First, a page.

Can you tell us more about the unfolded hot-air balloon in the Rotunda of the Bourse de Commerce? How do you plan to use it?
For the moment, it’s a hot-air balloon at rest. It got a little damp in storage and so we opened it up and unfolded it. It gives us a good idea of the volume of the hot-air balloon compared to the volume of the Bourse. The next step will be to compress it, so to speak, and show it off in one of the display cases. The result, I think, as it’s something I’ve never done before, will be a kind of colour compression..
Is this a work on colour then?
Yes, it addresses both the issue of colour and the issue of volume. In fact, this object is completely unrecognizable when it is in the display case. Therefore, the viewer has to make more of an effort to figure out what it is than if they saw it in its normal state. The work allows us to play mentally with a multi-coloured palette and a volume that is highly elastic. The work is about colour, but is also a kind of painting and sculpture all at the same time.
In other words, it’s about scale, a play on words and language. Tell us more about these display cases.
First of all, I had to choose works that could be viewed from a low angle. The public views them from below and not all works lend themselves to this angle. Without a doubt, it’s all about language, objects in conversation. For example, we have a display case where there are two reds. Both reds are called “geranium red” and are samples from Docus and Ripolin, two paint brands. Here, the viewer is confronted with a sentiment of uncertainty. Docus and Ripolin may be quite sure that their red is the true “geranium red”, but when the viewer is confronted with the artwork, they are in total doubt, unable to decide which one is “geranium red”. Our entire relationship with reality is linked to this relationship we have with language, which both clarifies things and at the same time, dissects them and breaks them down.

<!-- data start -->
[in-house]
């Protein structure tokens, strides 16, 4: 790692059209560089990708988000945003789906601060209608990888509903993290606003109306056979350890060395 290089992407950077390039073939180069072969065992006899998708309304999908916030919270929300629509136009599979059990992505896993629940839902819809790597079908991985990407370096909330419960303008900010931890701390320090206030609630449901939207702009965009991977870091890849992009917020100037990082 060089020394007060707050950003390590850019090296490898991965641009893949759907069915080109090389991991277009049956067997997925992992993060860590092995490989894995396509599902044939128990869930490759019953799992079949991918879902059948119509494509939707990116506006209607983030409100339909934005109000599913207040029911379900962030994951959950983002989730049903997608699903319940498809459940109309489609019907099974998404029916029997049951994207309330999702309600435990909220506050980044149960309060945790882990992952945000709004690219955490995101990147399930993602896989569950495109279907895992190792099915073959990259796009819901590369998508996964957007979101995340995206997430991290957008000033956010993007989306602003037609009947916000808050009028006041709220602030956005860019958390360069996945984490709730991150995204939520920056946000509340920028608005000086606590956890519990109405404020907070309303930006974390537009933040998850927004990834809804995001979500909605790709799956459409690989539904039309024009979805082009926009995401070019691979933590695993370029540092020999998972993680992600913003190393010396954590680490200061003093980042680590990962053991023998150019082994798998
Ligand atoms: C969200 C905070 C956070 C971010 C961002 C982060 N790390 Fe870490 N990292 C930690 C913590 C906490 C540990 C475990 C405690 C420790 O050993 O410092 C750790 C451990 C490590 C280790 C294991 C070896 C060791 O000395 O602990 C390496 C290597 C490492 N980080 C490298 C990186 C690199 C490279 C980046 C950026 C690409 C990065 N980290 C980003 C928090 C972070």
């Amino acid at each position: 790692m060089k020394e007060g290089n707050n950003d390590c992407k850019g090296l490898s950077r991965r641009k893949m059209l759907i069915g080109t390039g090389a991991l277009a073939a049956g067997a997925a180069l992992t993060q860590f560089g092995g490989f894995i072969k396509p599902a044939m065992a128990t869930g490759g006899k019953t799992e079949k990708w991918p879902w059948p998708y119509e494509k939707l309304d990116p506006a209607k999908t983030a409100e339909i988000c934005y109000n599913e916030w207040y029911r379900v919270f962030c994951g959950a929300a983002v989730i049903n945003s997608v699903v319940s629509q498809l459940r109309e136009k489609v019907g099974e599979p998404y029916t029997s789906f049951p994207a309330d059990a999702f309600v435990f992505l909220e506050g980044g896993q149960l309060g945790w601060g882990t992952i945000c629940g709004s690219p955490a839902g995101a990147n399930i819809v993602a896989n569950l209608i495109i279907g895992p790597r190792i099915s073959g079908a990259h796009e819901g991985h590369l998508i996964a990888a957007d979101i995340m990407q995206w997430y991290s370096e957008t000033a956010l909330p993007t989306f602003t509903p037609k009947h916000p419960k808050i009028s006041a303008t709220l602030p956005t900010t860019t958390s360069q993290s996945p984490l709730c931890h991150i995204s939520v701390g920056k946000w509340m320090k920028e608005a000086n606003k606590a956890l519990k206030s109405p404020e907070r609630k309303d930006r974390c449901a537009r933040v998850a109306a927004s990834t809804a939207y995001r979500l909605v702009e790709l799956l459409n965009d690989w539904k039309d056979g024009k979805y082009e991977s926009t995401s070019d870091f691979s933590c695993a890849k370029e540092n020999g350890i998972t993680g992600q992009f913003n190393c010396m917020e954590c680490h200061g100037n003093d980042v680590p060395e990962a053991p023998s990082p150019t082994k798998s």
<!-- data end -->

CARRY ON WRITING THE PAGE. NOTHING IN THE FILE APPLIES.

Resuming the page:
“Our entire relationship with reality is linked to this relationship we have with language, which both clarifies things and at the same time, dissects them and breaks them down.”
Amongst the twenty-four pieces, which one do you like best? And because this is a retrospective shown in display cases, which one do you consider to be your masterpiece?
Marcel Duchamp made the “box in a suitcase”, this is a kind of box in a display case. It has a retrospective character because it includes a lot of different works but there are projects that can’t be shown here as they aren’t compatible with the display-case format.
If there are any masterpieces, it’s not really for me to say. I think an artist shouldn’t be in a position where they prioritize works in a very authoritarian fashion. The piece called Beaunotte/Listo, consisting of a stone placed on a refrigerator, is exactly the same as it was twenty-five years ago but we no longer look at it in the same way. Perhaps it is more aggressive today than it was twenty-five years ago. Time can submerge or give a certain flavour to artworks, but this is something that escapes us, as obviously it’s beyond our control. In other words, having a definitive judgement on work I have made is difficult for me.
Which piece do you enjoy most?
The one I enjoy most is the latest piece. I like that I can walk on it. Putting a hot-air balloon in a display case is something I’ve never done before and I look forward to seeing the result in a few hours.
“The one I enjoy most is the latest piece. I like that I can walk on it. Putting a hot-air balloon in a display case is something I’ve never done before and I look forward to seeing the result in a few hours.”